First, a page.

[Show abstract][Hide abstract] ABSTRACT: During focal cerebral ischemia, the degradation of microvessel basal lamina matrix occurs acutely and is associated with edema formation and microhemorrhage. These events have been attributed to matrix metalloproteinases (MMPs). However, both known protease generation and ligand specificities suggest other participants. Using cerebral tissues from a non-human primate focal ischemia model and primary murine brain endothelial cells, astrocytes, and microglia in culture, the effects of active cathepsin L have been defined. Within 2 hours of ischemia onset cathepsin L, but not cathepsin B, activity appears in the ischemic core, around microvessels, within regions of neuron injury and cathepsin L expression. In in vitro studies, cathepsin L activity is generated during experimental ischemia in microglia, but not astrocytes or endothelial cells. In the acidic ischemic core, cathepsin L release is significantly increased with time. A novel ex vivo assay showed that cathepsin L released from microglia during ischemia degrades microvessel matrix, and interacts with MMP activity. Hence, the loss of microvessel matrix during ischemia is explained by microglial cathepsin L release in the acidic core during injury evolution. The roles of cathepsin L and its interactions with specific MMP activities during ischemia are relevant to strategies to reduce microvessel injury and hemorrhage.Journal of Cerebral Blood Flow & Metabolism advance online publication, 22 July 2015; doi:10.1038/jcbfm.2015.170.
Journal of cerebral blood flow and metabolism: official journal of the International Society of Cerebral Blood Flow and Metabolism 07/2015; DOI:10.1038/jcbfm.2015.170 · 5.41 Impact Factor
[Show abstract][Hide abstract] ABSTRACT: Atrial fibrillation (AF) increases the risk and severity of thromboembolic stroke. Generally, antithrombotic agents increase the hemorrhagic risk of thromboembolic stroke. However, significant reductions in thromboembolism and intracerebral hemorrhage have been shown with the antithrombin dabigatran compared with warfarin. As thrombin has been implicated in microvessel injury during cerebral ischemia, we hypothesized that dabigatran decreases the risk of intracerebral hemorrhage by direct inhibition of the thrombin-mediated increase in cerebral endothelial cell permeability. Primary murine brain endothelial cells (mBECs) were exposed to murine thrombin before measuring permeability to 4-kDa fluorescein isothiocyanate-dextran. Thrombin increased mBEC permeability in a concentration-dependent manner, without significant endothelial cell death. Pretreatment of mBECs with dabigatran completely abrogated the effect of thrombin on permeability. Neither the expressions of the endothelial cell β1-integrins nor the tight junction protein claudin-5 were affected by thrombin exposure. Oxygen-glucose deprivation (OGD) also increased permeability; this effect was abrogated by treatment with dabigatran, as was the additive effect of thrombin and OGD on permeability. Taken together, these results indicate that dabigatran could contribute to a lower risk of intracerebral hemorrhage during embolism-associated ischemia from AF by protection of the microvessel permeability barrier from local thrombin challenge.Journal of Cerebral Blood Flow & Metabolism advance online publication, 11 February 2015; doi:10.1038/jcbfm.2015.9.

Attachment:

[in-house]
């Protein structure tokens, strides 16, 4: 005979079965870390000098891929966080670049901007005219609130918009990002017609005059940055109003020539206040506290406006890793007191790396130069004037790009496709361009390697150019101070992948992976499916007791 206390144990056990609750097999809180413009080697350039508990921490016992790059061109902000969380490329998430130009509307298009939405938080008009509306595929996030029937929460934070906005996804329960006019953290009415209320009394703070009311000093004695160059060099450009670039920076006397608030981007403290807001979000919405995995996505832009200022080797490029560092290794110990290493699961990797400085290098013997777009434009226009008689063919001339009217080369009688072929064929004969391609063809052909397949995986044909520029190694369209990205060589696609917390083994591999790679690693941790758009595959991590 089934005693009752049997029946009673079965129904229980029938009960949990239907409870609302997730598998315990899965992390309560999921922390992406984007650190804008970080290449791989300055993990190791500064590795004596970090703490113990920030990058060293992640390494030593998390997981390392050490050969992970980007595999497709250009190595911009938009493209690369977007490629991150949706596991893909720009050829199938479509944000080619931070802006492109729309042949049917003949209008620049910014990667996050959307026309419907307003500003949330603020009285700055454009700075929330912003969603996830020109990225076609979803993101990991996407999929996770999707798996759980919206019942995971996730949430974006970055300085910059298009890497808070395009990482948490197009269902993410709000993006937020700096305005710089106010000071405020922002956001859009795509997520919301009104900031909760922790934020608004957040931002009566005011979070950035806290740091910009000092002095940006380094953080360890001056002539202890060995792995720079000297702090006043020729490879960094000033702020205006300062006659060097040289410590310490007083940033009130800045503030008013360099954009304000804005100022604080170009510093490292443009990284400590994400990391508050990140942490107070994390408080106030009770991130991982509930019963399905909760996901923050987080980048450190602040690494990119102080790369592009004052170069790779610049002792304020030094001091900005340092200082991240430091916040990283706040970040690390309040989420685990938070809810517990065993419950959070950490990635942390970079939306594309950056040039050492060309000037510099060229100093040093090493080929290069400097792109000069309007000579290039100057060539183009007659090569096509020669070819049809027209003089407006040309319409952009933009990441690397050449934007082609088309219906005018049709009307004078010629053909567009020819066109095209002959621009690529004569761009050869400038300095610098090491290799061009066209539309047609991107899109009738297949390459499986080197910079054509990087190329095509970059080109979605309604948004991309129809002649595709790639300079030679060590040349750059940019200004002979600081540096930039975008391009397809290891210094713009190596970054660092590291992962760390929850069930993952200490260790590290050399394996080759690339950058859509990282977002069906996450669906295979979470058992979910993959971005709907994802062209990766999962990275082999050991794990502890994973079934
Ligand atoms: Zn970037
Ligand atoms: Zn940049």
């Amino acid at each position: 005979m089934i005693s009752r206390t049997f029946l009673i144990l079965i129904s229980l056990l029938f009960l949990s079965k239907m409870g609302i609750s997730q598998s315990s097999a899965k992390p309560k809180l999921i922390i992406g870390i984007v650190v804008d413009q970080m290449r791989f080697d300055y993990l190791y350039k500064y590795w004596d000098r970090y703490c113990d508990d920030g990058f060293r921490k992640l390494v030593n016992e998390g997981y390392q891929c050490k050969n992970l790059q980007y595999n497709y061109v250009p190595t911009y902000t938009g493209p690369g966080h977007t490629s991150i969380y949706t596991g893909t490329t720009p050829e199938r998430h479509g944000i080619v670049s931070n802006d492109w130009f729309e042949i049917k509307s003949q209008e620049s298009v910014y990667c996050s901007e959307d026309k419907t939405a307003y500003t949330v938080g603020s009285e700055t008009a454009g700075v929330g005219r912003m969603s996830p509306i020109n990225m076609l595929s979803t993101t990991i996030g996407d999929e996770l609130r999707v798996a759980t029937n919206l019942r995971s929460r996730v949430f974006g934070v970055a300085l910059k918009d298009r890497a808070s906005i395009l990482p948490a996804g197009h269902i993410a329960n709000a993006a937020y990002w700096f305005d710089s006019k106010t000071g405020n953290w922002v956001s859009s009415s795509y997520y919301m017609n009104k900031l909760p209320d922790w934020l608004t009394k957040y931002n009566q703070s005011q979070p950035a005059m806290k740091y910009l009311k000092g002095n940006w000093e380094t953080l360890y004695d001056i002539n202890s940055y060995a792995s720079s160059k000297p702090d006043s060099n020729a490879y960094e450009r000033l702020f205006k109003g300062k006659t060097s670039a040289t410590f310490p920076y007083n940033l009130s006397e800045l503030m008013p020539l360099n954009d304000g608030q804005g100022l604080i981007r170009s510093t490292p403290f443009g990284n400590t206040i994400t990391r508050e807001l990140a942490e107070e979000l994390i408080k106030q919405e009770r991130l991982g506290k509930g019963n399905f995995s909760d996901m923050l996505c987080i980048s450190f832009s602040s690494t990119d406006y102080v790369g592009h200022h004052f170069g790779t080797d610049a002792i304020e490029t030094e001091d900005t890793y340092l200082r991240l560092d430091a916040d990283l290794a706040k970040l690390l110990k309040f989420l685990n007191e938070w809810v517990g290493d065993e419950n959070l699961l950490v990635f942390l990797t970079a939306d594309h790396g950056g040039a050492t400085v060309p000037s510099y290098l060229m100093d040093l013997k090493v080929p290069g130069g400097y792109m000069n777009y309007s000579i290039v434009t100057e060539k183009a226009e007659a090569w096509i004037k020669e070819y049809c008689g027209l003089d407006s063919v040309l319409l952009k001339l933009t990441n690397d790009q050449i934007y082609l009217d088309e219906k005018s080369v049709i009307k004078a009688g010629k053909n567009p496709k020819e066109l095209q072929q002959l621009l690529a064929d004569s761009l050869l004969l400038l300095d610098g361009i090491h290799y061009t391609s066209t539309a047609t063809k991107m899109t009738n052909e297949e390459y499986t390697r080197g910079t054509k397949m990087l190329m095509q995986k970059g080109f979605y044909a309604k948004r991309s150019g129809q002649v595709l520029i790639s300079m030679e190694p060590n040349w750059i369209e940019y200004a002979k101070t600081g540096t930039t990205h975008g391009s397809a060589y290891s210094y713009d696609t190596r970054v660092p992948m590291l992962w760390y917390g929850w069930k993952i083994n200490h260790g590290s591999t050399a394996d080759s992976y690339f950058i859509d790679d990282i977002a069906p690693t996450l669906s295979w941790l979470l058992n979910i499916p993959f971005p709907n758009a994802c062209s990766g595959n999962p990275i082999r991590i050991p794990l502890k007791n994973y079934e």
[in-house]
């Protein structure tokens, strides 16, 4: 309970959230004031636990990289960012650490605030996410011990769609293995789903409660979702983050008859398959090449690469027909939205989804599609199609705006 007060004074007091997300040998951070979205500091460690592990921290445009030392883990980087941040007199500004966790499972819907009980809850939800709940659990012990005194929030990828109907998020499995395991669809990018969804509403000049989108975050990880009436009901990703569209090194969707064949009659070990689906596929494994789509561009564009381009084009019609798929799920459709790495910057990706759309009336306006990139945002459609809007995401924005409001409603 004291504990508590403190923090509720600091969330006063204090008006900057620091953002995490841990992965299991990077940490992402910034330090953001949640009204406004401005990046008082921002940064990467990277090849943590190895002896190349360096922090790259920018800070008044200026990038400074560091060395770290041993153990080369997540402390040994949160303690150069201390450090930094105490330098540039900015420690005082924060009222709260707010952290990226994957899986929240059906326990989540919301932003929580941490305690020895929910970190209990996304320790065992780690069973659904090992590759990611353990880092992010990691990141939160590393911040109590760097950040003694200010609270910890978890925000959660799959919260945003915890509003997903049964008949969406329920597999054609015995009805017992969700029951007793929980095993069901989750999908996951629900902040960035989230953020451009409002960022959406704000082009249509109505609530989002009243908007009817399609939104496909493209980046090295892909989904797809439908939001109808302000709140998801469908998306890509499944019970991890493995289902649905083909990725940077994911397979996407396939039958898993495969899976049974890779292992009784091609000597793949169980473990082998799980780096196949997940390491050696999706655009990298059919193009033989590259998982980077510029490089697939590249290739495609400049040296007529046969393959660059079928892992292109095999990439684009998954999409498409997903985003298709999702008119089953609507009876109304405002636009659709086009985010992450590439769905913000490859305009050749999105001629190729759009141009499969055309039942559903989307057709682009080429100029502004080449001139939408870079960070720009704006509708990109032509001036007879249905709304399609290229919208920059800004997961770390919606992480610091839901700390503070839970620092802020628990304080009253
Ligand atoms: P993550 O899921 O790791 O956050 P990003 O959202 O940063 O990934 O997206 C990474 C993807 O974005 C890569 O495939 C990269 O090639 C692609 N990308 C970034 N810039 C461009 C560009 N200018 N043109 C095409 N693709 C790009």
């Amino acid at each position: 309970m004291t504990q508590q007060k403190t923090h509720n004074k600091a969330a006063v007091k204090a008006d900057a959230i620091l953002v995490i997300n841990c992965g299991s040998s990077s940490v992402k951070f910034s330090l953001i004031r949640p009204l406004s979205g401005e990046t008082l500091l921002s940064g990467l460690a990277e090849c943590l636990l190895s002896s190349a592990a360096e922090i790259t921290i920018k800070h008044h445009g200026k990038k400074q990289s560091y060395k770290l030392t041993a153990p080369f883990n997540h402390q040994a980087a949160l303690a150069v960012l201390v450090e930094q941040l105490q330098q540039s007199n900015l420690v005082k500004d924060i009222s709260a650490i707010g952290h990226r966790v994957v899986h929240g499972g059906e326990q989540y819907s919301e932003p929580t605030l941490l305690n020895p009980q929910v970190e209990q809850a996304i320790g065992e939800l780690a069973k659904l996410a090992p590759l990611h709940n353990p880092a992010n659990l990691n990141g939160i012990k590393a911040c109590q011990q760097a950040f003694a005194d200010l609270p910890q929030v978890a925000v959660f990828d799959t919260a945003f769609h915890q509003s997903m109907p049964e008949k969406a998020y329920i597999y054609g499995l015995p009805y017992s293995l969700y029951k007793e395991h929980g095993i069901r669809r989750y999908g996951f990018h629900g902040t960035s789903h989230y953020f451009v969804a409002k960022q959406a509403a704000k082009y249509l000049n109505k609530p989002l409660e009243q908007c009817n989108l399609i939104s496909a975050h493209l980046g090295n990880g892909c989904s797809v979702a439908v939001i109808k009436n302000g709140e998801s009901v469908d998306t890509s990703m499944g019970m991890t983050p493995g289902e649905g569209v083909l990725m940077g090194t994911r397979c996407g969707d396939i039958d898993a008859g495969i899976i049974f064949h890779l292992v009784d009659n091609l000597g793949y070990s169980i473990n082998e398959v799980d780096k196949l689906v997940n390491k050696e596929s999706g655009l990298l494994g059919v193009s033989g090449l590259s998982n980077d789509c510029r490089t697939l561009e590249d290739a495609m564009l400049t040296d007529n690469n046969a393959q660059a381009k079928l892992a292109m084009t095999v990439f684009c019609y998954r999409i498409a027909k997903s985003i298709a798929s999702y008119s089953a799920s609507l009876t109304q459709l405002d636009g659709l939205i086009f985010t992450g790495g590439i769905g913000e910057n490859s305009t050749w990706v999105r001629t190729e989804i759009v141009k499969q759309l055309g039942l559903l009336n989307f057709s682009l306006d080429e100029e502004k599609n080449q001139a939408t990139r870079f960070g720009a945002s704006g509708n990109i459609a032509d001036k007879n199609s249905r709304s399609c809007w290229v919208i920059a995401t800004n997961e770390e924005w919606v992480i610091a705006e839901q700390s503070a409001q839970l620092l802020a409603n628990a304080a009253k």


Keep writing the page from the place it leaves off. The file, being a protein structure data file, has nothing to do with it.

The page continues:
[Show abstract][Hide abstract] ABSTRACT: Background
Alteplase is effective for treatment of acute ischaemic stroke but debate continues about its use after longer times since stroke onset, in older patients, and among patients who have had the least or most severe strokes. We assessed the role of these factors in affecting good stroke outcome in patients given alteplase.
We did a pre-specified meta-analysis of individual patient data from 6756 patients in nine randomised trials comparing alteplase with placebo or open control. We included all completed randomised phase 3 trials of intravenous alteplase for treatment of acute ischaemic stroke for which data were available. Retrospective checks confirmed that no eligible trials had been omitted. We defined a good stroke outcome as no significant disability at 3–6 months, defined by a modified Rankin Score of 0 or 1. Additional outcomes included symptomatic intracranial haemorrhage (defined by type 2 parenchymal haemorrhage within 7 days and, separately, by the SITS-MOST definition of parenchymal type 2 haemorrhage within 36 h), fatal intracranial haemorrhage within 7 days, and 90-day mortality.